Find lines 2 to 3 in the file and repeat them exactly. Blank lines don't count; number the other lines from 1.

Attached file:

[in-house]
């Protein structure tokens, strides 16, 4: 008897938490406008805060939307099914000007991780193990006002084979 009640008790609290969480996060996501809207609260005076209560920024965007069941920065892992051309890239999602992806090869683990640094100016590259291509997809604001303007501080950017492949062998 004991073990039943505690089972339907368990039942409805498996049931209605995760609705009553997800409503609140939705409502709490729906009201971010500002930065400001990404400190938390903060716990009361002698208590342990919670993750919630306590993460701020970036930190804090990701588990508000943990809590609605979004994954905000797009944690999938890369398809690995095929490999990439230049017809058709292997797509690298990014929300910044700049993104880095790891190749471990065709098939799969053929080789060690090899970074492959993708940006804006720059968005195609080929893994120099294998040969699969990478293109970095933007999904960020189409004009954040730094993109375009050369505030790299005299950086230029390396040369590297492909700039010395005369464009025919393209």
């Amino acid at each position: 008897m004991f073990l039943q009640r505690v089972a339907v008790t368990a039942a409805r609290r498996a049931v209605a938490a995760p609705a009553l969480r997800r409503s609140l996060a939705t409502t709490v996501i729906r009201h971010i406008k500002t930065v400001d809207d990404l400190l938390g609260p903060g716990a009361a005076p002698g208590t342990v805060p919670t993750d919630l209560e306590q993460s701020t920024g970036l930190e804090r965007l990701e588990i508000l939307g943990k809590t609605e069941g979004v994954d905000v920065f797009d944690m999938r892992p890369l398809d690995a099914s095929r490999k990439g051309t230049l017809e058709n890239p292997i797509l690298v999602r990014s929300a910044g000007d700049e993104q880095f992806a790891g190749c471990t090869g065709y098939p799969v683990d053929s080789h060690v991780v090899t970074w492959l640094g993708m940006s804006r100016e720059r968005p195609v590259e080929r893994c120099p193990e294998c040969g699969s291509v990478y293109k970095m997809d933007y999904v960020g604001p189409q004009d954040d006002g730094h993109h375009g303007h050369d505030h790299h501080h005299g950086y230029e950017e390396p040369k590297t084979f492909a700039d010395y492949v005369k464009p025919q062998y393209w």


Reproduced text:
């Protein structure tokens, strides 16, 4: 008897938490406008805060939307099914000007991780193990006002084979 009640008790609290969480996060996501809207609260005076209560920024965007069941920065892992051309890239999602992806090869683990640094100016590259291509997809604001303007501080950017492949062998 004991073990039943505690089972339907368990039942409805498996049931209605995760609705009553997800409503609140939705409502709490729906009201971010500002930065400001990404400190938390903060716990009361002698208590342990919670993750919630306590993460701020970036930190804090990701588990508000943990809590609605979004994954905000797009944690999938890369398809690995095929490999990439230049017809058709292997797509690298990014929300910044700049993104880095790891190749471990065709098939799969053929080789060690090899970074492959993708940006804006720059968005195609080929893994120099294998040969699969990478293109970095933007999904960020189409004009954040730094993109375009050369505030790299005299950086230029390396040369590297492909700039010395005369464009025919393209």
């Amino acid at each position: 008897m004991f073990l039943q009640r505690v089972a339907v008790t368990a039942a409805r609290r498996a049931v209605a938490a995760p609705a009553l969480r997800r409503s609140l996060a939705t409502t709490v996501i729906r009201h971010i406008k500002t930065v400001d809207d990404l400190l938390g609260p903060g716990a009361a005076p002698g208590t342990v805060p919670t993750d919630l209560e306590q993460s701020t920024g970036l930190e804090r965007l990701e588990i508000l939307g943990k809590t609605e069941g979004v994954d905000v920065f797009d944690m999938r892992p890369l398809d690995a099914s095929r490999k990439g051309t230049l017809e058709n890239p292997i797509l690298v999602r990014s929300a910044g000007d700049e993104q880095f992806a790891g190749c471990t090869g065709y098939p799969v683990d053929s080789h060690v991780v090899t970074w492959l640094g993708m940006s804006r100016e720059r968005p195609v590259e080929r893994c120099p193990e294998c040969g699969s291509v990478y293109k970095m997809d933007y999904v960020g604001p189409q004009d954040d006002g730094h993109h375009g303007h050369d505030h790299h501080h005299g950086y230029e950017e390396p040369k590297t084979f492909a700039d010395y492949v005369k464009p025919q062998y393209w």